Tom Amberry

Tom Amberry, born 1922, is a retired Californian podiatrist. Everyday he goes to his local basketball court and throws 500 shots from the freethrow line with a 99.5% accuracy. Amberry holds the world record for consecutive freethrows. In 1993 at the age of 70,and after 40 years away from the sport, he shot his way into the Guinness Book of Records by sinking 2,750 consecutive freethrows. Amberry didn’t miss on the 2,751st shot: ‘They were closing the gym for the night, so I had to stop,’ he says. Over a period of 12 hours, and having to deal with a volleyball practice going on at the other side of the gym, Amberry worked away, three bounces, shoot and swish.

Amberry’s journey to this pinnacle of sporting achievement began when he retired in 1990 and decided he needed a hobby. ‘I heard they have free throw shooting in the Senior Olympics, so I started practicing. I had no concept of a method — just step up to the line and shoot. A couple of months after I started, I met a guy at a Senior Olympics free throw competition in Palm Springs who’d been coaching high school basketball for 28 years, and he said, ‘You won’t beat me because I’ve shot 30,000 free throws in the past two months.'”

Amberry took up the challenge and began a serious study of free throw shooting. ‘The more I read about it and looked into it, the more I realized the only way you do it is practice. You have to perfect all parts of your technique; then it’s just focus and concentration. A free throw takes six seconds, and you can’t think of anything else during those six seconds—you have to put all other thoughts out of your mind. Each shot is a separate shot, and it’s the same ritual every time.’ Amberry was hired by the Chicago Bulls as a freethrow consultant in 2002 and was able to boot their averages from 60% to 87%.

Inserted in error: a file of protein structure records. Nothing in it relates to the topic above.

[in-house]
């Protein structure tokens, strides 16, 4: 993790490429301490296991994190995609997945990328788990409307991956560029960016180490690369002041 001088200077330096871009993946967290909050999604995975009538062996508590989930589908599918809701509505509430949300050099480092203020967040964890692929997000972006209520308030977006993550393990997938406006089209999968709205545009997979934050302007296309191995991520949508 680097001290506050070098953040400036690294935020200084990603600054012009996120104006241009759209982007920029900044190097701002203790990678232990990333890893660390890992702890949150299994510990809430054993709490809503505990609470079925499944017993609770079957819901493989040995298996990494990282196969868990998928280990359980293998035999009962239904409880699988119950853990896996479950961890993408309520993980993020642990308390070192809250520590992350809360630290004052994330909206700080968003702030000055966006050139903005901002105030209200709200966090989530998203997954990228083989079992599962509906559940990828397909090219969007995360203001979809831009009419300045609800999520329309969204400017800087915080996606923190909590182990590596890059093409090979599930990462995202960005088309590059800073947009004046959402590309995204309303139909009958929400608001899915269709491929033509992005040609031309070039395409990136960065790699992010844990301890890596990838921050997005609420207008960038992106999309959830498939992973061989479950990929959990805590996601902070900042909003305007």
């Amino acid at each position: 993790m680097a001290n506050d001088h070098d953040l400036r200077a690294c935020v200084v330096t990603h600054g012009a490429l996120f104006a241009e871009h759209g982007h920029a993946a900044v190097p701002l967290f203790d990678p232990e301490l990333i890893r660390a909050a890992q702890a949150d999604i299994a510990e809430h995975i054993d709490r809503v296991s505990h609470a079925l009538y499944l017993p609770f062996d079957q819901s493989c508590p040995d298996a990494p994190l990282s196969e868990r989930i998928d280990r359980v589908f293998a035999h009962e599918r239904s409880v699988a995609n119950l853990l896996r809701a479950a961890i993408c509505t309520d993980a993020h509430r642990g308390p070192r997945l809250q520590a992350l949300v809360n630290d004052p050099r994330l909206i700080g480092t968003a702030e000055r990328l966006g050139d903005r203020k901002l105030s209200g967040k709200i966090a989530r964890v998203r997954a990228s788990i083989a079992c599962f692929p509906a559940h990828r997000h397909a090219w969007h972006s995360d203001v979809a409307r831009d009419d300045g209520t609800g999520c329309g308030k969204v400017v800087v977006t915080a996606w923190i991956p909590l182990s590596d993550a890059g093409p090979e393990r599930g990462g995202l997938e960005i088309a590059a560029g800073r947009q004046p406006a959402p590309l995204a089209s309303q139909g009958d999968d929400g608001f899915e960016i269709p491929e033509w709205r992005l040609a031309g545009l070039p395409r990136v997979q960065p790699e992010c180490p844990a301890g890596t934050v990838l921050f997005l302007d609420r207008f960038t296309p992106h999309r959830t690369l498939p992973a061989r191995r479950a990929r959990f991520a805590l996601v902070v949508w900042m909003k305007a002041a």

Amberry’s process is not revolutionary; it is simply his ability to train the brain to make the best of the body’s motor functions. He calls it ‘auto-hypnosis’, but is commonly known as BCL or Brain Centred Learning, and is now being used by some of Europe’s top soccer clubs to give their players the extra edge. By using patterns and rhythms and making footballers touch the ball 500,000 times a season as opposed to the 100,000 the players at FC Barcelona touch it, players’ awareness, vision and pace can be increased by 20%. Listen to the BBC’s hour long radio programme on ‘Sport’s Final Frontier’ by clicking here. UK residents only, I’m afraid.

Disciples of Dr. Freethrow’s techniques include this senior athlete who broke the world record for freethrows in an hour in 2008. Although not as accurate as Amberry, still amazing.

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